India Markets Weekahead: Time to wait and watch

By Ambareesh Baliga
April 14, 2013

(Any opinions expressed here are those of the author and not of Thomson Reuters)

A volatile week saw the Nifty closing 0.45 percent lower at 5528 after disappointing numbers from IT bellwether Infosys, which missed expectations on most parameters. The Bangalore-based company’s results also affected other IT stocks, with a number of them closing lower.

The markets have again proved that the biggest challenge for industry leaders is to manage expectations. Infosys, which was given a big thumbs-up after spectacular December quarter results, was pushed back to levels from where it had earlier risen like a Phoenix.

The question on everyone’s mind is whether the December quarter was an aberration. The IT sector would see a definitive shift from Infosys to stable performers like HCL Tech and TCS as the market pays a premium for consistency.

The 10 billion euro Cyprus bailout was approved on Friday but there is still uncertainty as to where the additional 6 billion euros would come from. The next casualty in the EU’s debt crisis could be Slovenia, but unlike Cyprus, domestic depositors there would face the axe.

Closer home, the political circus continues with the decks being cleared for a general election, which could be a few months away – probably between November 2013 and February 2014.

Markets would be volatile in the run-up to the polls, but data from the last 20 years shows that there is an upward bias six months prior to elections, except in 1998 when the political crisis had reached its nadir with frequently changing governments.

Data for the same period for post-elections shows that polls have a short-term knee-jerk impact on the markets, which are eventually driven by inherent demand in the economy and infrastructure spend.

The industrial growth rate slipped to 0.6 percent in February but was better than what analysts estimate. This, coupled with marginal moderation in retail inflation to 10.39 percent, has raised expectations of a rate cut by the Reserve Bank of India next month to boost growth.

Global food inflation is also moving down, thanks to lower prices of ethanol-producing crops such as maize, wheat and sugarcane as the demand tapers off.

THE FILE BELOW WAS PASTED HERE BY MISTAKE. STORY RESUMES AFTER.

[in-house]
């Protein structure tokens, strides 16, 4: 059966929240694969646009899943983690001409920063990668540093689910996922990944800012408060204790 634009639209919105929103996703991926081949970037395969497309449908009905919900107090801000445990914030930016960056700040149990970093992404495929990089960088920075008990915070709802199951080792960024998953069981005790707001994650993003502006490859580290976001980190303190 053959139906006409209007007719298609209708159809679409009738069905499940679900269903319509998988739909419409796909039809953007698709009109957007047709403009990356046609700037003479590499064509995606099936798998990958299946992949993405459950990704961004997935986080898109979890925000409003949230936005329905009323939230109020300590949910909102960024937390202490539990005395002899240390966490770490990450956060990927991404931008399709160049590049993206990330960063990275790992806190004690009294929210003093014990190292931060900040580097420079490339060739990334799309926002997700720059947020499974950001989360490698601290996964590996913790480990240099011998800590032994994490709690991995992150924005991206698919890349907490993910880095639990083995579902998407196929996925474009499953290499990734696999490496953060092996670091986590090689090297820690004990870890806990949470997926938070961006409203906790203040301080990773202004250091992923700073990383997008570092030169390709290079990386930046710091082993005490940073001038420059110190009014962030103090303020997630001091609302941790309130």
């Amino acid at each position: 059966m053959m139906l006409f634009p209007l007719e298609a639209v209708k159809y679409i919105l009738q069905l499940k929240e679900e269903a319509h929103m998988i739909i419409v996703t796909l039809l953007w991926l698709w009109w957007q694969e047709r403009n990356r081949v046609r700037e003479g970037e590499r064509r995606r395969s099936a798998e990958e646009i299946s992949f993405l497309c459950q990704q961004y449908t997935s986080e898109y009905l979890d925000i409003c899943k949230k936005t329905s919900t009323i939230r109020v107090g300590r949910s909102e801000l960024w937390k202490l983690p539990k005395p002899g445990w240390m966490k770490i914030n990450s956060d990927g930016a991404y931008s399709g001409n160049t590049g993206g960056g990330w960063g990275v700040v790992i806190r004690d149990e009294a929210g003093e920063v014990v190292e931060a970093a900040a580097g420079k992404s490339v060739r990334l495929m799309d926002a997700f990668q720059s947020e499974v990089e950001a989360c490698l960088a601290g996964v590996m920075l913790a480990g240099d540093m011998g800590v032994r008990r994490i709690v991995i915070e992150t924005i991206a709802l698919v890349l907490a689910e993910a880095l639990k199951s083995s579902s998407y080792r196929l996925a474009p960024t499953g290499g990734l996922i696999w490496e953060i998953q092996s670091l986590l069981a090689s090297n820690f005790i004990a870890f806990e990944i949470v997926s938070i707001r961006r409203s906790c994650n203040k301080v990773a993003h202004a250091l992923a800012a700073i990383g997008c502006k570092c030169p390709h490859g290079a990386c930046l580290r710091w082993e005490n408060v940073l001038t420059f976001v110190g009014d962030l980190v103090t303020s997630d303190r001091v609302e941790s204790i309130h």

FIIs have been net sellers of Indian stocks whereas domestic institutions were marginal buyers. The U.S. markets are flush with liquidity with more than $60 billion pumped into stocks and ETFs this year. I don’t see any reason why FIIs should be pouring fresh funds in Indian markets in view of underperformance and the prospects of early election, especially when other opportunities exist.

Gold is finally losing its sheen after a spectacular rally in the last 10 years, closing below $1500 for the first time since 2011. Oil prices have also started correcting and should improve the current account deficit, taking pressure off the rupee.

Despite a disappointing start to the results season, expectations are tempered and any positive surprise in earnings could provide temporary boost for the markets.

The most important among upcoming results would be Reliance Industries on April 16. Refining margins would be lower than last quarter and with gas production falling to their lowest level, the results could disappoint. TCS, Yes Bank, Wipro and IndusInd Bank are some of the other important results in the truncated week, with a market holiday on April 19.

Most mid-caps have corrected to such an extent that valuation looks mouth-watering. The problem lies with fear of the unknown, especially on the corporate governance front – which carries a disclaimer that “show of corporate governance in the past is not a guarantee that there are no skeletons in the cupboard”.

It would take a while for investors to trust mid-cap promoters and we could see a different crop participate in the next bull-run.

Sometimes the best trade is no trade at all. We are in a situation where it’s best to stay out and watch. It is time to identify potential stocks to track and buy only when the markets have bottomed out.

We may end up buying at a price which could be higher than the current market price, but that’s the premium we should be willing to pay to avoid the pain associated with bottom fishing.

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